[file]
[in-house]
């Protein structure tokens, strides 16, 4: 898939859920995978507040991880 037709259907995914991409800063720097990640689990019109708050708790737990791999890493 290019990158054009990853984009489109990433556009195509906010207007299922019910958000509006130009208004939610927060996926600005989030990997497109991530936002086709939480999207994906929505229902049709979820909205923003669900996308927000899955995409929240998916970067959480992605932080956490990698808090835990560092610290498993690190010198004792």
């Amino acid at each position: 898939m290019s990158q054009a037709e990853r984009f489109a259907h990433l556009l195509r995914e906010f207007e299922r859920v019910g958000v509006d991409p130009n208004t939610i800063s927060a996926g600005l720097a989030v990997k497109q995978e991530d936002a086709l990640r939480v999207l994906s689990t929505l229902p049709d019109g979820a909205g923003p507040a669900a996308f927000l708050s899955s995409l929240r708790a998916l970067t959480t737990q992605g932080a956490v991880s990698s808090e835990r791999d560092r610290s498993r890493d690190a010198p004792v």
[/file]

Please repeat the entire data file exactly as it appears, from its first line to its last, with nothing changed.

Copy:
[in-house]
């Protein structure tokens, strides 16, 4: 898939859920995978507040991880 037709259907995914991409800063720097990640689990019109708050708790737990791999890493 290019990158054009990853984009489109990433556009195509906010207007299922019910958000509006130009208004939610927060996926600005989030990997497109991530936002086709939480999207994906929505229902049709979820909205923003669900996308927000899955995409929240998916970067959480992605932080956490990698808090835990560092610290498993690190010198004792």
């Amino acid at each position: 898939m290019s990158q054009a037709e990853r984009f489109a259907h990433l556009l195509r995914e906010f207007e299922r859920v019910g958000v509006d991409p130009n208004t939610i800063s927060a996926g600005l720097a989030v990997k497109q995978e991530d936002a086709l990640r939480v999207l994906s689990t929505l229902p049709d019109g979820a909205g923003p507040a669900a996308f927000l708050s899955s995409l929240r708790a998916l970067t959480t737990q992605g932080a956490v991880s990698s808090e835990r791999d560092r610290s498993r890493d690190a010198p004792v």